Stormwatch #2


Are you ready for some Stormwatch? This issue features a lot of Jim Lee goodness. Well, technically not too much other than the cover and his co-scripting duties. But the late Scott Clark did a great job illustrating the issue in Lee’s style.

The original Stormwatch was a super human team sponsored by the United Nations. I’m not sure if there are one or two teams of Stormwatchers, but this issue focuses on the group that is attempting to rescue their field leader Battalion’s younger brother from a group of super-powered mercenaries. In order to save Malcolm, they activate his latent super powers. After the rescue is completed, the team go back to their satellite headquarters.

Battalion is debating whether he wants to continue as a member of this group, as his involvement has led to his brother being attacked and in a coma. Eventually he agrees to join the other Stormwatch unit that is in Chernobyl. Also of note, this whole time Battalion is walking around in his underwear. Clearly he doesn’t have any body issues.

The other notable thing about Stormwatch #2 is that it technically has the first appearance of Gen 13, who are shown in a series of pinups/advertisements towards the end of the issue. The new series was advertised as Gen X, but I would assume that the name was changed to avoid confusion with Marvel’s Generation X that came out around the same time.

This book is typical of most of the early Image/Wildstorm books of the time: they have amazing art but light on story. But it’s still fun to look at, as it’s a bit of early 1990s nostalgia.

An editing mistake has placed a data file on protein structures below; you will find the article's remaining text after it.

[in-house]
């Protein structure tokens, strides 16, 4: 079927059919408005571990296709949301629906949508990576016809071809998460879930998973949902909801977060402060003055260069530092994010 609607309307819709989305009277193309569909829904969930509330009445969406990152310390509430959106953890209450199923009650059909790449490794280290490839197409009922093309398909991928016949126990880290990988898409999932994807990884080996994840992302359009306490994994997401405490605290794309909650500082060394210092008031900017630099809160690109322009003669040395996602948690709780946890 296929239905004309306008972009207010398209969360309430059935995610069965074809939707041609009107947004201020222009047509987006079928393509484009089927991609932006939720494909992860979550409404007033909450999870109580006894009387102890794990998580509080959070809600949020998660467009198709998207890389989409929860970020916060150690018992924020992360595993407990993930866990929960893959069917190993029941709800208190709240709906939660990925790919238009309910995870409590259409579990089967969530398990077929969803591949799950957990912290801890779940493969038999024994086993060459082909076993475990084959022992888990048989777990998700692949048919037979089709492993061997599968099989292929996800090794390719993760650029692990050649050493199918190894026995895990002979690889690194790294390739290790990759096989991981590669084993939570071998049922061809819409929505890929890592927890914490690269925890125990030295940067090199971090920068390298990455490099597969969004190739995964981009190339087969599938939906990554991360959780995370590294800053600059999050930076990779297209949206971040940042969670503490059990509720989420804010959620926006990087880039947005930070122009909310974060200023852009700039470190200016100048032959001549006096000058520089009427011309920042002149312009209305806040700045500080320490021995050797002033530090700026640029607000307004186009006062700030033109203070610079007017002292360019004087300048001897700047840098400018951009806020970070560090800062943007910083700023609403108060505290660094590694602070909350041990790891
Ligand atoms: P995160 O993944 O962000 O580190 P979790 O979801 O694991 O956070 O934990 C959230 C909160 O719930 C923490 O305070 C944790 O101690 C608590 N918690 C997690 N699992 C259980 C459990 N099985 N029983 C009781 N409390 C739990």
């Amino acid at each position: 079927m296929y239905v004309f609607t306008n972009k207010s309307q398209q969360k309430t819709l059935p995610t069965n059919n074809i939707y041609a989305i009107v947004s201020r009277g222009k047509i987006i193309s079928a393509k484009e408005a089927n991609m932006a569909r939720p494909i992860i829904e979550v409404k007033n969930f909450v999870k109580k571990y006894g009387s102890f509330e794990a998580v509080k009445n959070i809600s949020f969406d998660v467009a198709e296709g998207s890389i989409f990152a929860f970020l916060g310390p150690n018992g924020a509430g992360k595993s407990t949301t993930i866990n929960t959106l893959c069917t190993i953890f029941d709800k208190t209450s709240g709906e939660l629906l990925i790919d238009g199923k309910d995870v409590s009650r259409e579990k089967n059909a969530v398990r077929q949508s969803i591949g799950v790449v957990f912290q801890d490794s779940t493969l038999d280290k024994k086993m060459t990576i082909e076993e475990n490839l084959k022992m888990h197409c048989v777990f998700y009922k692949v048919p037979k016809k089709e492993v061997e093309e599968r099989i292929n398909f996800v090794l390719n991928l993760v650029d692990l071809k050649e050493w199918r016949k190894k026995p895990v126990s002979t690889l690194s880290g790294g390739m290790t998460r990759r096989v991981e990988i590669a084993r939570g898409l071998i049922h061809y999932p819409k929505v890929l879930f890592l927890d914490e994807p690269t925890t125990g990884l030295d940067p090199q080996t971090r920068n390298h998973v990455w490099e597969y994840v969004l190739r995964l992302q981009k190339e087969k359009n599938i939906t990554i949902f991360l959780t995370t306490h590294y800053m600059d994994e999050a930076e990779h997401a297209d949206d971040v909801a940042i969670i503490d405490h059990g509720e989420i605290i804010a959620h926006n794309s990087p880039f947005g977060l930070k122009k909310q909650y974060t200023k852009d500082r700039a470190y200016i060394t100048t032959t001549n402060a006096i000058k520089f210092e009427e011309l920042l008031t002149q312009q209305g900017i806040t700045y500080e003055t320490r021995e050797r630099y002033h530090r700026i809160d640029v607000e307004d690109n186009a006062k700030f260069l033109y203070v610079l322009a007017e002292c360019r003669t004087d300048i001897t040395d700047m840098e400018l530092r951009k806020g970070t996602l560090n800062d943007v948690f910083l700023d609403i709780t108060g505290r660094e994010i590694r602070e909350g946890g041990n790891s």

Stormwatch Volume1: The Dark Side

Stormwatch: Volume 1 is one of those reboots that just works perfectly. It takes the core concept of the original Wildstorm series (a group of super powered beings appointed to deal with problems before they happened), but changes it just enough to make it different.

Writer Paul Cornell takes a core group of Wildstorm characters ( Jack Hawksmoor, Midnighter, Apollo, The Engineer and Jenny Quantum), and teams them up with DCU mainstay Martian Manhunter plus a bunch of new characters. Stormwatch has been a clandestine organization protecting the planet since the dark ages.

The first six issues are used to set up the groups’ status quo, with them fighting off an alien invasion that looks to be seen again in later issues. At the same time, new character Harry Tanner bonds with an alien parasite who warns him of an oncoming  cataclysmic event that he has to prepare for.

If Tanner going rogue wasn’t difficult enough, he’s also a master swordsman who also happens to have a mutant power that makes him a master liar. The main theme of the story is set; there is definitely something horrible about to happen, and Tanner is going to bring it about much quicker than expected.

Cornell wrote this with a lot of science fiction/mystery elements, which is what you would expect from someone who is best known as a writer for the Doctor Who television series. Art on the series is handled by Miguel Sepulveda adequately.

I think one of the reasons why i was able to get on board with this so well is due to my lack of long-term connection with the characters. Don’t get me wrong; I’m familiar with all the primaries, but it felt like I was reading something fresh and different.

The one thing I wonder about is if Midnighter and Apollo are married (or at least romantically involved) in this continuity. I guess we’ll find that out at some point.